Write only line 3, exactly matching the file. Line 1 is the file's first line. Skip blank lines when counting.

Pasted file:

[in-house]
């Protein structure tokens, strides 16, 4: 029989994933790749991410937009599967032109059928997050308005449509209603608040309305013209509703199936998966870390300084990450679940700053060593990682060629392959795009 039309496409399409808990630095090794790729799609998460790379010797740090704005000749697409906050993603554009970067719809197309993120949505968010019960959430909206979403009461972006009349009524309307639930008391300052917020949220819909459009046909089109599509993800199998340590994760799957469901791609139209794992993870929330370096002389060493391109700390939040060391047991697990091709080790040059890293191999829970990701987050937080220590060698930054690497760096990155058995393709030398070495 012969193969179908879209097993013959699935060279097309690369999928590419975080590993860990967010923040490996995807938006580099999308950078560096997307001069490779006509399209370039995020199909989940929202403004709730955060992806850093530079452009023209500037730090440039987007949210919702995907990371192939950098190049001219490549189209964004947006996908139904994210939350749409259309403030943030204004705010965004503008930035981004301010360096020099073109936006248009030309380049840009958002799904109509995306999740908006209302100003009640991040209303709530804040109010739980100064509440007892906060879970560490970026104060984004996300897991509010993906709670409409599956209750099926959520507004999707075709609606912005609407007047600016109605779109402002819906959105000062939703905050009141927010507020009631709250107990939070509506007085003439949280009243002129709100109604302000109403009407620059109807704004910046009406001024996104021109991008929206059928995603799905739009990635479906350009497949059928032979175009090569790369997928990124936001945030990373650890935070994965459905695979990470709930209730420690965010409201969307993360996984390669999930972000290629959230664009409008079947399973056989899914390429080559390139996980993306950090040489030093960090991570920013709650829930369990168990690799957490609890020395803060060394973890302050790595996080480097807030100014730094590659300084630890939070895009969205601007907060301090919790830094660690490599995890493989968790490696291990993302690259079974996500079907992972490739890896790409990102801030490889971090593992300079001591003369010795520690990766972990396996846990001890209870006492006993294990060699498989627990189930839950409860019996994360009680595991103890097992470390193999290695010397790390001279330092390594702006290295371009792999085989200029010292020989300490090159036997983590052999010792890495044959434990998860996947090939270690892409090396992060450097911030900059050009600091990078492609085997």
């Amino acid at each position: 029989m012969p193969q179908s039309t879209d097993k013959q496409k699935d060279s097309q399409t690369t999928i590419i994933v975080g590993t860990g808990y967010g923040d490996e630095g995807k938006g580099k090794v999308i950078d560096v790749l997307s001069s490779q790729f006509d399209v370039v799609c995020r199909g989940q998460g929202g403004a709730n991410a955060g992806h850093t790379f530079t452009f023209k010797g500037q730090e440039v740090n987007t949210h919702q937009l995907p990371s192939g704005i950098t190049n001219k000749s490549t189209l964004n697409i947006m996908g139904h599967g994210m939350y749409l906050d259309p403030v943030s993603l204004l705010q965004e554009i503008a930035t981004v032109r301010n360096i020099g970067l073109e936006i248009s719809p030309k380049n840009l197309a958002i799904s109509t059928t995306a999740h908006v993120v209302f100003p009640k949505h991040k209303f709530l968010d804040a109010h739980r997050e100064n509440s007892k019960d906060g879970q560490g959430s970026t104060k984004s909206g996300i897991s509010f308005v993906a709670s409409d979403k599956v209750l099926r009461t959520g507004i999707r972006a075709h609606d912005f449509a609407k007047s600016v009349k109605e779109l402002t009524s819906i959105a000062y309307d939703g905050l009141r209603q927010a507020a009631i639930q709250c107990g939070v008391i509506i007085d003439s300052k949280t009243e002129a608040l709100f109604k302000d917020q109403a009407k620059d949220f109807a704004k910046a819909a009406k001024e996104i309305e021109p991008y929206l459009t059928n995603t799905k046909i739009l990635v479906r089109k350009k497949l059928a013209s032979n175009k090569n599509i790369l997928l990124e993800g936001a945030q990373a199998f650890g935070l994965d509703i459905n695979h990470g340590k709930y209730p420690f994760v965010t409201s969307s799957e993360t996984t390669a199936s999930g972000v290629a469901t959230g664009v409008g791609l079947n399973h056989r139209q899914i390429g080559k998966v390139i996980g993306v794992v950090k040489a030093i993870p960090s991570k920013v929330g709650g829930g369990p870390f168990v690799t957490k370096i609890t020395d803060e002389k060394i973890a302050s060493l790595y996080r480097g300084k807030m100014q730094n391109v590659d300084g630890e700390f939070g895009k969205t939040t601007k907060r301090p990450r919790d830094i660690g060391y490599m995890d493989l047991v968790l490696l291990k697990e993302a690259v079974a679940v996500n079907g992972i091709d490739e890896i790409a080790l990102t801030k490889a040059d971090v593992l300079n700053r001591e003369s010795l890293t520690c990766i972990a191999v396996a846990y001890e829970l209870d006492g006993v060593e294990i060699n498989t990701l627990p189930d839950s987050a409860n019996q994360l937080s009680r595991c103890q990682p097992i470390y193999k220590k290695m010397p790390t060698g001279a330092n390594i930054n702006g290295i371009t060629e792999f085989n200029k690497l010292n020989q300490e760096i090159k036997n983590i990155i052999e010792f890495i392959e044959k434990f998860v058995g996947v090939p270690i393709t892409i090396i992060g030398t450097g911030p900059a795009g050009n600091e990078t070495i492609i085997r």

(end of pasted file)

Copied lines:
């Amino acid at each position: 029989m012969p193969q179908s039309t879209d097993k013959q496409k699935d060279s097309q399409t690369t999928i590419i994933v975080g590993t860990g808990y967010g923040d490996e630095g995807k938006g580099k090794v999308i950078d560096v790749l997307s001069s490779q790729f006509d399209v370039v799609c995020r199909g989940q998460g929202g403004a709730n991410a955060g992806h850093t790379f530079t452009f023209k010797g500037q730090e440039v740090n987007t949210h919702q937009l995907p990371s192939g704005i950098t190049n001219k000749s490549t189209l964004n697409i947006m996908g139904h599967g994210m939350y749409l906050d259309p403030v943030s993603l204004l705010q965004e554009i503008a930035t981004v032109r301010n360096i020099g970067l073109e936006i248009s719809p030309k380049n840009l197309a958002i799904s109509t059928t995306a999740h908006v993120v209302f100003p009640k949505h991040k209303f709530l968010d804040a109010h739980r997050e100064n509440s007892k019960d906060g879970q560490g959430s970026t104060k984004s909206g996300i897991s509010f308005v993906a709670s409409d979403k599956v209750l099926r009461t959520g507004i999707r972006a075709h609606d912005f449509a609407k007047s600016v009349k109605e779109l402002t009524s819906i959105a000062y309307d939703g905050l009141r209603q927010a507020a009631i639930q709250c107990g939070v008391i509506i007085d003439s300052k949280t009243e002129a608040l709100f109604k302000d917020q109403a009407k620059d949220f109807a704004k910046a819909a009406k001024e996104i309305e021109p991008y929206l459009t059928n995603t799905k046909i739009l990635v479906r089109k350009k497949l059928a013209s032979n175009k090569n599509i790369l997928l990124e993800g936001a945030q990373a199998f650890g935070l994965d509703i459905n695979h990470g340590k709930y209730p420690f994760v965010t409201s969307s799957e993360t996984t390669a199936s999930g972000v290629a469901t959230g664009v409008g791609l079947n399973h056989r139209q899914i390429g080559k998966v390139i996980g993306v794992v950090k040489a030093i993870p960090s991570k920013v929330g709650g829930g369990p870390f168990v690799t957490k370096i609890t020395d803060e002389k060394i973890a302050s060493l790595y996080r480097g300084k807030m100014q730094n391109v590659d300084g630890e700390f939070g895009k969205t939040t601007k907060r301090p990450r919790d830094i660690g060391y490599m995890d493989l047991v968790l490696l291990k697990e993302a690259v079974a679940v996500n079907g992972i091709d490739e890896i790409a080790l990102t801030k490889a040059d971090v593992l300079n700053r001591e003369s010795l890293t520690c990766i972990a191999v396996a846990y001890e829970l209870d006492g006993v060593e294990i060699n498989t990701l627990p189930d839950s987050a409860n019996q994360l937080s009680r595991c103890q990682p097992i470390y193999k220590k290695m010397p790390t060698g001279a330092n390594i930054n702006g290295i371009t060629e792999f085989n200029k690497l010292n020989q300490e760096i090159k036997n983590i990155i052999e010792f890495i392959e044959k434990f998860v058995g996947v090939p270690i393709t892409i090396i992060g030398t450097g911030p900059a795009g050009n600091e990078t070495i492609i085997r």